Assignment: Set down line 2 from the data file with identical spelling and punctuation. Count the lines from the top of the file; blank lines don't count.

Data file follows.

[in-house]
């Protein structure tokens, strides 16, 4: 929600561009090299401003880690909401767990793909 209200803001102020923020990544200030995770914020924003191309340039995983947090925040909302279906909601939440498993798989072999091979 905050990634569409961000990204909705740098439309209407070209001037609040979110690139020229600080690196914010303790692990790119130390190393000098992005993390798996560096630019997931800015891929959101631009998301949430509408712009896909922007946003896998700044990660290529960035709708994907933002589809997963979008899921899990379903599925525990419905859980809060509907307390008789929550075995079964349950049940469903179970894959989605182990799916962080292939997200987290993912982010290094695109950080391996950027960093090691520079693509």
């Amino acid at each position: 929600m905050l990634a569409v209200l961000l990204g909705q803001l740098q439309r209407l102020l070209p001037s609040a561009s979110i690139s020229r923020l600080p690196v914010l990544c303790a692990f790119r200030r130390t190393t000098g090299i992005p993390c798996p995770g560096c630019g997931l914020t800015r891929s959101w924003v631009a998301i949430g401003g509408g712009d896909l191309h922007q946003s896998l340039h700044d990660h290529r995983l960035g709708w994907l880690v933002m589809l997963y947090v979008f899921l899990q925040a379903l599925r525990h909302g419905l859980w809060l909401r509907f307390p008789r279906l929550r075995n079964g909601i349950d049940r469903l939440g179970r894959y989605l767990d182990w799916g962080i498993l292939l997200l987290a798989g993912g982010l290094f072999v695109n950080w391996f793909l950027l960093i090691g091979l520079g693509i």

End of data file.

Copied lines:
């Protein structure tokens, strides 16, 4: 929600561009090299401003880690909401767990793909 209200803001102020923020990544200030995770914020924003191309340039995983947090925040909302279906909601939440498993798989072999091979 905050990634569409961000990204909705740098439309209407070209001037609040979110690139020229600080690196914010303790692990790119130390190393000098992005993390798996560096630019997931800015891929959101631009998301949430509408712009896909922007946003896998700044990660290529960035709708994907933002589809997963979008899921899990379903599925525990419905859980809060509907307390008789929550075995079964349950049940469903179970894959989605182990799916962080292939997200987290993912982010290094695109950080391996950027960093090691520079693509």